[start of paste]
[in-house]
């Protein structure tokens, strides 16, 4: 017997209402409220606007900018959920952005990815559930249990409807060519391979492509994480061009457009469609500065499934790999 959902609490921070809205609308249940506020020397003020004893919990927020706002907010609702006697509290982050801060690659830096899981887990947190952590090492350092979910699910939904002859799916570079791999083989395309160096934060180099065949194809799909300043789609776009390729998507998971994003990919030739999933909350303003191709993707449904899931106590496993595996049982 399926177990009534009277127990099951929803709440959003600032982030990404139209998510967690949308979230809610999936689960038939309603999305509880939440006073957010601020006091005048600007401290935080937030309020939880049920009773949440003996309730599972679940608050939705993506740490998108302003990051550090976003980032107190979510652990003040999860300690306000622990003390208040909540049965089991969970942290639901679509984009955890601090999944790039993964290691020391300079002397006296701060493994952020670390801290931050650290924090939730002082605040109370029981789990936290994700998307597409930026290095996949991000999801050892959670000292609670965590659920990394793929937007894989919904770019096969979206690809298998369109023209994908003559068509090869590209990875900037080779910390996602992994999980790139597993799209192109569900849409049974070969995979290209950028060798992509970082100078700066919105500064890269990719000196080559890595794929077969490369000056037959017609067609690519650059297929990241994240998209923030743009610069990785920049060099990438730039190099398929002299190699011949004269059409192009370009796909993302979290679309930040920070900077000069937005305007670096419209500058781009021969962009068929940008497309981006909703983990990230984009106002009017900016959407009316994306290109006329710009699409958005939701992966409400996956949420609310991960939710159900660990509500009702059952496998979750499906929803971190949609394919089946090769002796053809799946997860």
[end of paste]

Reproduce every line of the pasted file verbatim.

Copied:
[in-house]
């Protein structure tokens, strides 16, 4: 017997209402409220606007900018959920952005990815559930249990409807060519391979492509994480061009457009469609500065499934790999 959902609490921070809205609308249940506020020397003020004893919990927020706002907010609702006697509290982050801060690659830096899981887990947190952590090492350092979910699910939904002859799916570079791999083989395309160096934060180099065949194809799909300043789609776009390729998507998971994003990919030739999933909350303003191709993707449904899931106590496993595996049982 399926177990009534009277127990099951929803709440959003600032982030990404139209998510967690949308979230809610999936689960038939309603999305509880939440006073957010601020006091005048600007401290935080937030309020939880049920009773949440003996309730599972679940608050939705993506740490998108302003990051550090976003980032107190979510652990003040999860300690306000622990003390208040909540049965089991969970942290639901679509984009955890601090999944790039993964290691020391300079002397006296701060493994952020670390801290931050650290924090939730002082605040109370029981789990936290994700998307597409930026290095996949991000999801050892959670000292609670965590659920990394793929937007894989919904770019096969979206690809298998369109023209994908003559068509090869590209990875900037080779910390996602992994999980790139597993799209192109569900849409049974070969995979290209950028060798992509970082100078700066919105500064890269990719000196080559890595794929077969490369000056037959017609067609690519650059297929990241994240998209923030743009610069990785920049060099990438730039190099398929002299190699011949004269059409192009370009796909993302979290679309930040920070900077000069937005305007670096419209500058781009021969962009068929940008497309981006909703983990990230984009106002009017900016959407009316994306290109006329710009699409958005939701992966409400996956949420609310991960939710159900660990509500009702059952496998979750499906929803971190949609394919089946090769002796053809799946997860």